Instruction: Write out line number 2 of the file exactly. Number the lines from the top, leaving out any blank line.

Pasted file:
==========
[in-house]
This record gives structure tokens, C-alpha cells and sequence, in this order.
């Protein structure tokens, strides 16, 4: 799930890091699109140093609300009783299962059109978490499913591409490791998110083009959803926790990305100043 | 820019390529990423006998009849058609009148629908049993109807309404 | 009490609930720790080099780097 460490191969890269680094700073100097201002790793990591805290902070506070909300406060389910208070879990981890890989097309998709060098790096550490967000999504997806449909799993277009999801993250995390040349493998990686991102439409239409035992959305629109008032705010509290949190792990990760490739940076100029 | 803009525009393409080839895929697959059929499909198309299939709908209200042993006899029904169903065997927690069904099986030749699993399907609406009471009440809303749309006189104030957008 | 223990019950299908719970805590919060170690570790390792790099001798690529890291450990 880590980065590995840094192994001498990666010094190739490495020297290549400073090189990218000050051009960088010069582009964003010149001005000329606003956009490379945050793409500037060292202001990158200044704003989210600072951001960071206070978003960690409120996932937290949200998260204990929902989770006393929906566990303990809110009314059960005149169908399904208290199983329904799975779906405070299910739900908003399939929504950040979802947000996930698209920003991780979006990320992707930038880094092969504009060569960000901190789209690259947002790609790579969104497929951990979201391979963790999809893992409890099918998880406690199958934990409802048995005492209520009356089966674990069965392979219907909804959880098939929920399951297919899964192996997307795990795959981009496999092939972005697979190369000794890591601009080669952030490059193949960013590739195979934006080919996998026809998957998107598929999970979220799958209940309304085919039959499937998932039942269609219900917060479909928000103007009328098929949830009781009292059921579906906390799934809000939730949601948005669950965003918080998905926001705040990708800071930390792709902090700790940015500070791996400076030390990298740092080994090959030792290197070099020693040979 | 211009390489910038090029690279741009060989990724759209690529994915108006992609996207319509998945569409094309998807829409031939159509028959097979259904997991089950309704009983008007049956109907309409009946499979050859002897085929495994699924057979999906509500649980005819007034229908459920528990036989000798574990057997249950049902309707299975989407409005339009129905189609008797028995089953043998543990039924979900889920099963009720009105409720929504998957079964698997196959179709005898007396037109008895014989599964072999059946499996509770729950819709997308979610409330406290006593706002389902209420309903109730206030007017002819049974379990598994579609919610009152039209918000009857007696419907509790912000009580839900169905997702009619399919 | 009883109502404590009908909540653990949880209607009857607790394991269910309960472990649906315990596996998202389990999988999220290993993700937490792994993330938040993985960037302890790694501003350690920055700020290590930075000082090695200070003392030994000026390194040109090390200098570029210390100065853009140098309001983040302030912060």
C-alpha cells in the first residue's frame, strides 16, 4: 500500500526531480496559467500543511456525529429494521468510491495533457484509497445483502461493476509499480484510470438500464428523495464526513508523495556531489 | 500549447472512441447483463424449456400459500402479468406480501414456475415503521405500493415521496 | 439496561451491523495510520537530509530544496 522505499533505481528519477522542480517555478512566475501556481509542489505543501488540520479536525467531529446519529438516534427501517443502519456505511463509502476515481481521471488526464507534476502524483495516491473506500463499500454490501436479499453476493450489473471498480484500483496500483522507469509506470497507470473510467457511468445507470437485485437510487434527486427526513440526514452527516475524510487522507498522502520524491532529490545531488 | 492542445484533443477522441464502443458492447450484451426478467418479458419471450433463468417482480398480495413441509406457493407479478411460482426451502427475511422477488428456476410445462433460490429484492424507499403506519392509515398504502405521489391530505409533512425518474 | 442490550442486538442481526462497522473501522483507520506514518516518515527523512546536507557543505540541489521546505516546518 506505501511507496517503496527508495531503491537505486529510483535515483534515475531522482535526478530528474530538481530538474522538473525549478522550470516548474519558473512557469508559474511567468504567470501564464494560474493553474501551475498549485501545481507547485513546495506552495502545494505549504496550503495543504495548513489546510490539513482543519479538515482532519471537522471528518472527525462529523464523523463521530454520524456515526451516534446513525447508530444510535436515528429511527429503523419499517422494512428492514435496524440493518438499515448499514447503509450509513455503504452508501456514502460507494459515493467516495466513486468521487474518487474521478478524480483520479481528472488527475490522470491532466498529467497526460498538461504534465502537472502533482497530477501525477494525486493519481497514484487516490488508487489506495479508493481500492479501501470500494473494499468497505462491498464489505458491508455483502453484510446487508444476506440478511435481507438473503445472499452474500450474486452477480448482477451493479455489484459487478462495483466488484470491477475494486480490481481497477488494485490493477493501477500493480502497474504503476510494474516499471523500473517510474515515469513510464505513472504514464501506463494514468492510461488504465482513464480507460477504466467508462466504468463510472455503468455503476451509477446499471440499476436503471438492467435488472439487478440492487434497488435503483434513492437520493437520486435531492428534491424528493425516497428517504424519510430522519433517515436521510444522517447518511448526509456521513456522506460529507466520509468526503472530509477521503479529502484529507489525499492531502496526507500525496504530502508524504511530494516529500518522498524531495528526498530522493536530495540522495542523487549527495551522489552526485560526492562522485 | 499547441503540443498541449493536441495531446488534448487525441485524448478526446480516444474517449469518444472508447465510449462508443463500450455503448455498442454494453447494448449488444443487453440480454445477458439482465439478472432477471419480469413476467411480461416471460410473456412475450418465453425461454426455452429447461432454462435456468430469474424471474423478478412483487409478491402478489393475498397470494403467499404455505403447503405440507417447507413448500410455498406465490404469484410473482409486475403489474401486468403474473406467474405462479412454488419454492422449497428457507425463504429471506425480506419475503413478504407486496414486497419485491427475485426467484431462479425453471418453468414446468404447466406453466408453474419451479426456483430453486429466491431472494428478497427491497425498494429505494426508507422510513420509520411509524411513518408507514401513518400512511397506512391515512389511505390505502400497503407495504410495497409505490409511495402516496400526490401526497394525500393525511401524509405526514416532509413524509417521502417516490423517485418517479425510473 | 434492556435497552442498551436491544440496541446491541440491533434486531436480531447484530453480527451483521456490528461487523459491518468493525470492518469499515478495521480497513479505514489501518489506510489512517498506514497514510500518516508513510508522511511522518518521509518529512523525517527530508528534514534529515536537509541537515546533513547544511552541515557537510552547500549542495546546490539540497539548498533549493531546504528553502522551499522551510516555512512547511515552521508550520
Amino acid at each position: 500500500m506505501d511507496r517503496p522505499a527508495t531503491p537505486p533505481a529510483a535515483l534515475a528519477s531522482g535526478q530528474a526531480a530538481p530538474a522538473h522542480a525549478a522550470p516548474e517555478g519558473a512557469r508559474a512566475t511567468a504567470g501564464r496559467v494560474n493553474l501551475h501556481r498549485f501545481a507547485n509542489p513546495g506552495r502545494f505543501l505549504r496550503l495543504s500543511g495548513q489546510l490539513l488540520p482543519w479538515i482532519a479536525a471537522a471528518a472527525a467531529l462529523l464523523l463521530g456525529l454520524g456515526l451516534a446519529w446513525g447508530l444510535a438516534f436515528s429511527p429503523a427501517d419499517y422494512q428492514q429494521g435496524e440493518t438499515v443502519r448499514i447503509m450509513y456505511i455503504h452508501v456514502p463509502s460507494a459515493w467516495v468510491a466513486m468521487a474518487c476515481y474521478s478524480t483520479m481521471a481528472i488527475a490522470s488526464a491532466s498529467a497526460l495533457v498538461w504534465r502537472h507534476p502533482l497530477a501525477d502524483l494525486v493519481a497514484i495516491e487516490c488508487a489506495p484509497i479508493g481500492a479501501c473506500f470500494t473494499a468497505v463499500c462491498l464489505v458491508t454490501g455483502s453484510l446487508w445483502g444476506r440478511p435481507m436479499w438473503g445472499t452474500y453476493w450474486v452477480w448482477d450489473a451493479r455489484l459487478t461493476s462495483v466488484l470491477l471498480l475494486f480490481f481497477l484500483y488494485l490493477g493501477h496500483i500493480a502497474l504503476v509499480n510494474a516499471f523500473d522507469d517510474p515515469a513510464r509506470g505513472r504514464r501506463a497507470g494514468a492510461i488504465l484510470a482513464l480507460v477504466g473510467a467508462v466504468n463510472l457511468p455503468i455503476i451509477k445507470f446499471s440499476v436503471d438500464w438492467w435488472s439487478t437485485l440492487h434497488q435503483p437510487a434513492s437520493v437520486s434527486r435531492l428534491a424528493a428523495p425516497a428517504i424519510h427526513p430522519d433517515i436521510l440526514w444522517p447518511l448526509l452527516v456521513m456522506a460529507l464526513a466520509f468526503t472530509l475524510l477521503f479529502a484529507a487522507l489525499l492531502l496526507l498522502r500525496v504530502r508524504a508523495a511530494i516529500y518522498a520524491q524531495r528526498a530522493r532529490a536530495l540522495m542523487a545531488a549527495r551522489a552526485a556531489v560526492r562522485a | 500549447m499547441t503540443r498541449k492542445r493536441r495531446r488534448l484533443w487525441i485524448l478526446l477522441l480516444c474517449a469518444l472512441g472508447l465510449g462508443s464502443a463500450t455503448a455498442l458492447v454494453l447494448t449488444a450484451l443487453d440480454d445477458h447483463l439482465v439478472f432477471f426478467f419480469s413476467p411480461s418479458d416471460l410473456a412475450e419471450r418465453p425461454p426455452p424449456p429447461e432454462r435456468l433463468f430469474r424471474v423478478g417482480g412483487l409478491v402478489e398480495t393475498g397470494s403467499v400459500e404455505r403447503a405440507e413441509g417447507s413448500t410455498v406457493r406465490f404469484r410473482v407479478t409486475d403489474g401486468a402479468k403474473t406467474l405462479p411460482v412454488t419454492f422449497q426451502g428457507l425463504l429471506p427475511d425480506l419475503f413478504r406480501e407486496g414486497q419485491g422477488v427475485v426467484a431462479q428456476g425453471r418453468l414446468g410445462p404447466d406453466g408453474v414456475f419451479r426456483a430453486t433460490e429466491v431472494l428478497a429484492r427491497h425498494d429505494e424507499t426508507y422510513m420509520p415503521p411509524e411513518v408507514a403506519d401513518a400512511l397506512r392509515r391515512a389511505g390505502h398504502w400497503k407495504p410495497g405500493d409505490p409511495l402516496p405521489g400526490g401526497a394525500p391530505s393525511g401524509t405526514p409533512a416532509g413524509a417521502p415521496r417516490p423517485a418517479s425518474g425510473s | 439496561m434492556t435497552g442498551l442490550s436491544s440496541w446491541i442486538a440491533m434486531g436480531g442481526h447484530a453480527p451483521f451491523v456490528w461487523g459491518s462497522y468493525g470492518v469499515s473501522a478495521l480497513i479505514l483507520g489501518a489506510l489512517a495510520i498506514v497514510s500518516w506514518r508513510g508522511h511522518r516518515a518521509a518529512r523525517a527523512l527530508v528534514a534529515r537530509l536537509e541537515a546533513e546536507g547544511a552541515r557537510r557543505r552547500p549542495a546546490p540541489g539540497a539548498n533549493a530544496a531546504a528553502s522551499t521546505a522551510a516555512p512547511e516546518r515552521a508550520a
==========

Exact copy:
This record gives structure tokens, C-alpha cells and sequence, in this order.